Most of the security vulnerabilities that have been found in Windows over the last
couple of years have not related to security features. For that reason, it's important
that every developer understands how to build secure code. Yet it's not something
that most people have had training on - it's not taught as part of most CS undergraduate
courses, for instance. At Microsoft, it's been a long road over the last couple of
years during which every developer has undertaken specific training on writing secure
Security is becoming more challenging: the time-to-exploit has been decreasing (from
331 days for Nimda to 25 days to Blaster). There is no silver bullet to ensuring security
within a code base, it's something that takes a pervasive effort.
The Microsoft security framework comprises three key concepts: secure by design, secure
by default and secure in deployment - known as SD3. Secure by design means security-aware
features, and deliberate design to reduce vulnerabilities. Secure by default means
switching off unneeded features - unless 90% of users require a feature, the goal
in Windows is to switch that feature off on a clean installation. Finally, secure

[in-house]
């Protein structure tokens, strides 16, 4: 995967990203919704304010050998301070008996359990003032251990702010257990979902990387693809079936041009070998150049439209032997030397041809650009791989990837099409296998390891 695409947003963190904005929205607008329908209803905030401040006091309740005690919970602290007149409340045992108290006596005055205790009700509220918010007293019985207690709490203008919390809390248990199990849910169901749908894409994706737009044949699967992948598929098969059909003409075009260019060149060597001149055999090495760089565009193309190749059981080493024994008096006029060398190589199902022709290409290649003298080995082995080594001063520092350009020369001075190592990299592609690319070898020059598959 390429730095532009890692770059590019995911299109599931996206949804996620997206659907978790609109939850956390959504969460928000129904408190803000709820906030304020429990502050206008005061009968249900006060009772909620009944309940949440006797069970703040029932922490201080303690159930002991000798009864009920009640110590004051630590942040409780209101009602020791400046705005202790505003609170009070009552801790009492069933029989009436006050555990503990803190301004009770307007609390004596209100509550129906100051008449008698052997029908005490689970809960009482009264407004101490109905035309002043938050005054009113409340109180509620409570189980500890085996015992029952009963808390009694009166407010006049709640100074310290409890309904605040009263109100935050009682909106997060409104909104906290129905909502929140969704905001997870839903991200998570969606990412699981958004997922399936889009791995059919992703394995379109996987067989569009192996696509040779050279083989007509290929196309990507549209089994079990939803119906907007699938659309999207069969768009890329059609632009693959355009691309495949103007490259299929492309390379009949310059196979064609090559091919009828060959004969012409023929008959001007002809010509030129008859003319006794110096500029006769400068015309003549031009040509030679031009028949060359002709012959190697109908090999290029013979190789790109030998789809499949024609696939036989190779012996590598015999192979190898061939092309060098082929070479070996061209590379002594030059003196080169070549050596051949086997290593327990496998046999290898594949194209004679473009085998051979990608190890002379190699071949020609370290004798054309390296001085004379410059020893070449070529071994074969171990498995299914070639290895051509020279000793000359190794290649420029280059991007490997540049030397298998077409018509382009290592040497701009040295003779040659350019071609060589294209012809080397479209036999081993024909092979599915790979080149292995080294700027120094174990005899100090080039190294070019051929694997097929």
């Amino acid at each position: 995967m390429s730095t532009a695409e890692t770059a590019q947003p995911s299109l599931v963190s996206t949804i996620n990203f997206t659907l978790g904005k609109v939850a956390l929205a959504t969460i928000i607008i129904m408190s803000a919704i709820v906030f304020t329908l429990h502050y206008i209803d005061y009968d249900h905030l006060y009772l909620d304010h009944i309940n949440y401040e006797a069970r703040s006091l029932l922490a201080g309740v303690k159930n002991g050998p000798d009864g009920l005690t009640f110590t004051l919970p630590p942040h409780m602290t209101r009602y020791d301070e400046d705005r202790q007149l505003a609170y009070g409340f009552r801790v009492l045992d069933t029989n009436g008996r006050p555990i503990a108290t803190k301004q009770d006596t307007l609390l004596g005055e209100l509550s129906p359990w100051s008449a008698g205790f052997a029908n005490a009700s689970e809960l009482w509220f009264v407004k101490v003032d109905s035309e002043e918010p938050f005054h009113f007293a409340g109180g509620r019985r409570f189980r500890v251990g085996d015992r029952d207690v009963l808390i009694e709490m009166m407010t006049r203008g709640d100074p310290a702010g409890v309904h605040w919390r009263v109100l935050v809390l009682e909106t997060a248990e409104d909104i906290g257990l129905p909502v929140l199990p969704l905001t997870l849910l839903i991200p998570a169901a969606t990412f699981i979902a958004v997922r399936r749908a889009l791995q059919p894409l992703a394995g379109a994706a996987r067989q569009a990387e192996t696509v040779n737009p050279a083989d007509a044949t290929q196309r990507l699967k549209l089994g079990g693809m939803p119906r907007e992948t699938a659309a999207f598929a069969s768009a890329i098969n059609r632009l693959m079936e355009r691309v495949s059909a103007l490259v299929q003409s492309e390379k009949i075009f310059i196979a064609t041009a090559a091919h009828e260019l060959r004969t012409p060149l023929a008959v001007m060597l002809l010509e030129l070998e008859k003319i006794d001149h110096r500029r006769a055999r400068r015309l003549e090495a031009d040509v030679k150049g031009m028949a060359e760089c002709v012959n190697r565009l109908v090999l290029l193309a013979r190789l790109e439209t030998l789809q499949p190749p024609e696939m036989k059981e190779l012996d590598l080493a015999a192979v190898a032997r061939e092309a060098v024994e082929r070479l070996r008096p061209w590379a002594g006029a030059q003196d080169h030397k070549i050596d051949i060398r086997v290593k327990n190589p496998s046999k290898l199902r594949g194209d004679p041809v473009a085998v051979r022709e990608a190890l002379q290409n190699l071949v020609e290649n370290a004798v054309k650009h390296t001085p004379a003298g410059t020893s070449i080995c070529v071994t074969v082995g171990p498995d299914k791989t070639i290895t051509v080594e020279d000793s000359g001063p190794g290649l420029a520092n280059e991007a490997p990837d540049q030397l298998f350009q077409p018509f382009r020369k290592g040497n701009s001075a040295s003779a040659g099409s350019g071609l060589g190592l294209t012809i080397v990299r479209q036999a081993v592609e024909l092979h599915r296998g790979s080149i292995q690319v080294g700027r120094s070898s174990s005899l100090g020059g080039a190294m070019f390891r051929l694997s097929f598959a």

by deployment means creating processes and guidance to deploy secure systems, along
with tools in the products to defend and update against vulnerabilities.
The SD3 approach includes a "Top 10" checklist:
These approaches have been effective with recently released products. Subsequent to
the launch of the Trustworthy
Computing initiative, many products have completed full security reviews, checking
each line of code for potential vulnerabilities. For instance, Windows Server 2003
had 6 vulnerabilities in the first 180 days, compared to 21 vulnerabilities over the
first 180 days after the launch of Windows 2000 Server.
The aim too is to reduce the hassle of installing patches:
Windows XP SP2 and Windows Server 2003 SP1 will include some new technologies (codenamed
to add extra defensive mechanisms - inspecting packets, enabling the NX feature in
newer processors to create non-execute data pages, and to enable protection technologies
by default (such as ICF).
Windows XP SP2 will be in beta by the end of this year and released in the first half
of 2004; Windows Server 2003 SP1 will be in beta in the first half of 2004 and released
in the second half of 2004.